Downgrading the treatment, however, also means downgrading Taiwan's semi-official status, and that is why the pan-blue camp describes it as a great setback. And when Chen says that the US struck not only at him as a person, but also at the symbol of Taiwan's sovereignty, he is also right.
The problem with the pan-blue camp's criticism, however, is that it contradicts their past statements, since the blue camp has all along subscribed to the importance of the practical aspect of diplomacy and claimed that the official aspect -- symbolizing Taiwan's independence -- is unimportant. When they jump up and down in anger over this diplomatic slight, they in fact jump all the way into the pro-independence camp.
The downgrading of Taiwan's semi-official status of course implies that Taiwan is still a long way from an official relationship with the US and, of course, even further away from de jure independence under international law.
It is not very strange, then, that although Lee called for restraint for the sake of the nation, Taiwan independence fundamentalists ran to the AIT to protest.
In addition, this incident has highlighted the difficult situation that independence fundamentalists are in. Chen met their demands and, after the cessation of the NUC and its guidelines, DPP Chairman Yu Shyi-kun initiated a call for constitutional re-engineering and a change to the nation's title in an attempt to achieve de jure independence.
Unexpectedly, however, the US' reaction means that we are now even further away from internationally recognized de jure independence.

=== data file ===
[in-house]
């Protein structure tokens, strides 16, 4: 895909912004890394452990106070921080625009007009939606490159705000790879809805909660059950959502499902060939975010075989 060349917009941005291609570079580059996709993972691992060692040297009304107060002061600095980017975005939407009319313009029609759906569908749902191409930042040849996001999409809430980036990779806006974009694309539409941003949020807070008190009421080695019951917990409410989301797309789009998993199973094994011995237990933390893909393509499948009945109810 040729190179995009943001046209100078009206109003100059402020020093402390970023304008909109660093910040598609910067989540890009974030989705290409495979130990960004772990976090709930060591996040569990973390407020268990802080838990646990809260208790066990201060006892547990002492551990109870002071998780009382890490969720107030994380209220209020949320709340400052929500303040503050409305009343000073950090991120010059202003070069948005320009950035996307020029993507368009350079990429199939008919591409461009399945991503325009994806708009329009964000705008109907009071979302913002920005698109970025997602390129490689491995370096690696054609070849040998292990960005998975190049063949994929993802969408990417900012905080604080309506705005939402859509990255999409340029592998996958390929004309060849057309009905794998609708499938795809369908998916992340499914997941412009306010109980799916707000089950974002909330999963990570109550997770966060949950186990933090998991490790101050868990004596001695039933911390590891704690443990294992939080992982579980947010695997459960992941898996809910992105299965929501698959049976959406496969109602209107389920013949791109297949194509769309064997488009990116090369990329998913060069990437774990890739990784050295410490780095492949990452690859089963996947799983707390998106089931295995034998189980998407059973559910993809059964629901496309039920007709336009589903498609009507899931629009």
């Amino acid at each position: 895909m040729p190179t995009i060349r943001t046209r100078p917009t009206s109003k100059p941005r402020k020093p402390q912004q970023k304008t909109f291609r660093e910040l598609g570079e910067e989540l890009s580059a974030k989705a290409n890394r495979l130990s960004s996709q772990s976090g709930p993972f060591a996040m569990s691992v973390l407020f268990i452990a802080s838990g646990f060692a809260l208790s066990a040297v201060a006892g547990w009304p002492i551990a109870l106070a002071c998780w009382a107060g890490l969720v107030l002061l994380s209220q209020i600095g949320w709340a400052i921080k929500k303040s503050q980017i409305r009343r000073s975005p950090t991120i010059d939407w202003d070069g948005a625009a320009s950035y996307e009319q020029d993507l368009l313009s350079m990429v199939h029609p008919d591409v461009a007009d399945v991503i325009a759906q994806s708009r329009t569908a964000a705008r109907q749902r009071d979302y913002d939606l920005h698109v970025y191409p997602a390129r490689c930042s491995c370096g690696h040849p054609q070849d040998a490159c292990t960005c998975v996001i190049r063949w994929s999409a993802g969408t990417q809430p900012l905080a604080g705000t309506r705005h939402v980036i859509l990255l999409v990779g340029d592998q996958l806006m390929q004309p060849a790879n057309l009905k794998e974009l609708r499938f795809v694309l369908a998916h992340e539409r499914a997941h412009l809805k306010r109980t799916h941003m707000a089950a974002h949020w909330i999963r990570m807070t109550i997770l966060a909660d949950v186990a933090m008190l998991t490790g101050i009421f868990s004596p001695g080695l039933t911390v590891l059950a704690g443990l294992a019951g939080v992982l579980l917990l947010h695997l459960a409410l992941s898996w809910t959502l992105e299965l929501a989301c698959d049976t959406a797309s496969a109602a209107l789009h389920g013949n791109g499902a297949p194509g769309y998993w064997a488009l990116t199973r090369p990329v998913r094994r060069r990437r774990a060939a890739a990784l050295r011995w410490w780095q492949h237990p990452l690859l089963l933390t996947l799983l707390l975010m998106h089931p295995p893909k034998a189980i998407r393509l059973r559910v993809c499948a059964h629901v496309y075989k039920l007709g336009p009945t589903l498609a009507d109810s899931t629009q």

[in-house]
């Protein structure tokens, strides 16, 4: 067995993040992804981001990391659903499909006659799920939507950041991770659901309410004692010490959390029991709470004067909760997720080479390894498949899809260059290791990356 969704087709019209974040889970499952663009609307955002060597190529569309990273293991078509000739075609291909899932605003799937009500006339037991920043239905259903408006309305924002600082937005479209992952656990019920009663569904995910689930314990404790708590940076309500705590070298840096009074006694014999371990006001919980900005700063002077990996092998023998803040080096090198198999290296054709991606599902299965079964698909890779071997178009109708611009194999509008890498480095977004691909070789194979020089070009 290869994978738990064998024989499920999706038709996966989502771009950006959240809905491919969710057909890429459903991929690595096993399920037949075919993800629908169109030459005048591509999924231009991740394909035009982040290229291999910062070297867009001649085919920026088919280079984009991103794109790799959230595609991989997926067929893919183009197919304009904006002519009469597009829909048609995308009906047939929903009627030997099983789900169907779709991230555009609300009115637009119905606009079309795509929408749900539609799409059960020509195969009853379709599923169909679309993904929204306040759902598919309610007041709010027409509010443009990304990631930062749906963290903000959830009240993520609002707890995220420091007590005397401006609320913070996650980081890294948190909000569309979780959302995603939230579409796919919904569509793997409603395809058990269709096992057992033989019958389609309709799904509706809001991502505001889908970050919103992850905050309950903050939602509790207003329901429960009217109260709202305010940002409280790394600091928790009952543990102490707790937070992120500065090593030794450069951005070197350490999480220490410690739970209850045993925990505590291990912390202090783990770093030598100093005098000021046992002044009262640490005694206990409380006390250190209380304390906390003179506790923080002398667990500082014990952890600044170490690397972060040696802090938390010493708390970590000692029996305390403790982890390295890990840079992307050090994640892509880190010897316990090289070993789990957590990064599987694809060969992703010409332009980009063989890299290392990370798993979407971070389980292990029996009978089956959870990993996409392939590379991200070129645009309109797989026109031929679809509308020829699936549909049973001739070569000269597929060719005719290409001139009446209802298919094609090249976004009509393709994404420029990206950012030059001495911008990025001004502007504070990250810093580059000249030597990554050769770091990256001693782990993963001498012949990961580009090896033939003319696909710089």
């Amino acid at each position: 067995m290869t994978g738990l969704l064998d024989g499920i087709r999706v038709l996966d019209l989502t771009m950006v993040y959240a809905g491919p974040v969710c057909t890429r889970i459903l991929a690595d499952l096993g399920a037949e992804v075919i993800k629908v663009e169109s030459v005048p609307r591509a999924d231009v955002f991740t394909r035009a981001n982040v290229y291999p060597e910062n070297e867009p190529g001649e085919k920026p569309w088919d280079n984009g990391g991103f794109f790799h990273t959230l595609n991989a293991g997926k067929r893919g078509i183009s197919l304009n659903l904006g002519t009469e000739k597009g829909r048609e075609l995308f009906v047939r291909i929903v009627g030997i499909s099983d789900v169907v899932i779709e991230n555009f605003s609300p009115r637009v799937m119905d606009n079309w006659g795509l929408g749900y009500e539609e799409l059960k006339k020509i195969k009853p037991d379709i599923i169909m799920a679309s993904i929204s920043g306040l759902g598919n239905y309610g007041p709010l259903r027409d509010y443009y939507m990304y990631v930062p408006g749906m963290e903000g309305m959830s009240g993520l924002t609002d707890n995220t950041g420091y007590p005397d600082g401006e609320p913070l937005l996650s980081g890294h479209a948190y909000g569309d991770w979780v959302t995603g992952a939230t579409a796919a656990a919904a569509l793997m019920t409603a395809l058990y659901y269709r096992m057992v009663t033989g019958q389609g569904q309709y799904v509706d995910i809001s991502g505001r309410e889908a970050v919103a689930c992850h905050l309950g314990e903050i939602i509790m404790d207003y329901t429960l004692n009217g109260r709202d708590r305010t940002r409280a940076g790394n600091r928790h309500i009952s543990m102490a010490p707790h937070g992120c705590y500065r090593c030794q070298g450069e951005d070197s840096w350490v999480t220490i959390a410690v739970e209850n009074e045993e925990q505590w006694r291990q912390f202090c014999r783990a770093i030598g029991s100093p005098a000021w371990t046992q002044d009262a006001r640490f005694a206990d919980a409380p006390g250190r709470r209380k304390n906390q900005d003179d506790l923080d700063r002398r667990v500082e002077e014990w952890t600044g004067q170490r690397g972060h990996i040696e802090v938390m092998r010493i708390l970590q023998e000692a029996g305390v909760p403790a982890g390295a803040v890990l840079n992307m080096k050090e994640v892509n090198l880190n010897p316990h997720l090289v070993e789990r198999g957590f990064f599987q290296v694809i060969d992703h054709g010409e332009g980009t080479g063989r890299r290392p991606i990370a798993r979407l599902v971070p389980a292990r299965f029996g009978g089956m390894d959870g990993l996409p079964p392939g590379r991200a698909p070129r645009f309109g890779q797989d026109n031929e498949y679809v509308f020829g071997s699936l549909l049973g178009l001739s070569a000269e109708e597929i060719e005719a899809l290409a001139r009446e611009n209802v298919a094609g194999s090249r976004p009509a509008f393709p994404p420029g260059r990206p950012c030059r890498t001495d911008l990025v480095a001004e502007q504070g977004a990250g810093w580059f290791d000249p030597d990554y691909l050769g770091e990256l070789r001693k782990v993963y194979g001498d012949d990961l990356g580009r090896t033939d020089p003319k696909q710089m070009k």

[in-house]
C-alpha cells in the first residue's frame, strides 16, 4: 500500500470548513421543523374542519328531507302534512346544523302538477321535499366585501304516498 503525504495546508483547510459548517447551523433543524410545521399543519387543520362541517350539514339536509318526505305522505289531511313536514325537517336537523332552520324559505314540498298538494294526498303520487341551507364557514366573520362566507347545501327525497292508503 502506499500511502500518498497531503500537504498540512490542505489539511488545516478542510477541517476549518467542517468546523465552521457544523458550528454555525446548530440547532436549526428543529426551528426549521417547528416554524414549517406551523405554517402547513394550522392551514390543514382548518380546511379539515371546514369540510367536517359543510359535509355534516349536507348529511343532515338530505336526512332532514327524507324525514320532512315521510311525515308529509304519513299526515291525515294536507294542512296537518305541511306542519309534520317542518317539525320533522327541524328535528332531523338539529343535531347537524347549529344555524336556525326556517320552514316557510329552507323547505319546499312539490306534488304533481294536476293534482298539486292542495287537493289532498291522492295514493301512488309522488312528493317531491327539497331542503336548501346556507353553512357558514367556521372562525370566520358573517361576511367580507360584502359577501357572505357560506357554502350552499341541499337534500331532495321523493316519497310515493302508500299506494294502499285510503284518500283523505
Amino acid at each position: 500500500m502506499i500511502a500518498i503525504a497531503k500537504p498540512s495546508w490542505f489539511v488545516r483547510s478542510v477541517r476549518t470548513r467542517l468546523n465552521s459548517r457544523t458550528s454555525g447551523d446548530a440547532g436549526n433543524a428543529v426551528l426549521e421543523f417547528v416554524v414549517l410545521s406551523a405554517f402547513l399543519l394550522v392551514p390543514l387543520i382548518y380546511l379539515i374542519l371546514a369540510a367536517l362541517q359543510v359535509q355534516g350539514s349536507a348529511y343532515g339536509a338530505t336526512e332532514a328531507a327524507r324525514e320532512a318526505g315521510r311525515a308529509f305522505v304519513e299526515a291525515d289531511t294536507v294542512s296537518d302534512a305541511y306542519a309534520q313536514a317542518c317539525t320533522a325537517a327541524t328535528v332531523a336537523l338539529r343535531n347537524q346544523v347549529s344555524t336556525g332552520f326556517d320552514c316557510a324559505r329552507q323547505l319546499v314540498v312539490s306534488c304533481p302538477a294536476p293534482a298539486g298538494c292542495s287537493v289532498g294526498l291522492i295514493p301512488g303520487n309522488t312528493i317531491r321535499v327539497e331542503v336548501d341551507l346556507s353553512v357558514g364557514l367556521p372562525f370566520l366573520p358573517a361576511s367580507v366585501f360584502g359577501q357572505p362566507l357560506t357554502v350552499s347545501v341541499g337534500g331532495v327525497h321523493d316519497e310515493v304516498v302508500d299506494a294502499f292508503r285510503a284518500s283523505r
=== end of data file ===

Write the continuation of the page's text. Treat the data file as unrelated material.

Chen also finds himself in a difficult situation. He says that he refused to transit through the US because national dignity cannot be diminished.
If this is so, it is indeed true that the reception offered by the US was rude. But when comparing the reception accorded to him during his "glorious visit" to New York in 2003 to that offered to other heads of state, national dignity was significantly diminished, and almost disgraced. The treatment couldn't even compare to that accorded visiting ministers and their wives.
Compared with the treatment on offer this time, not much more was provided in the way of protecting national dignity.
Based on the concern for national dignity, then, Chen should not brag about his reception in New York in 2003, but rather say that he felt slightly humiliated and very dissatisfied, but that it was endurable for the sake of the nation since some progress was made.
Because national dignity has been slighted, Chen can leave behind his transit diplomacy and concentrate on domestic issues. Meanwhile, opposition and government politicians can continue to engage in their logic-deprived free-for-all.
It is a tragedy that the leaders the public must rely on have sunk so low.
Lin Cho-shui is a Democratic Progressive Party legislator.
Translated by Perry Svensson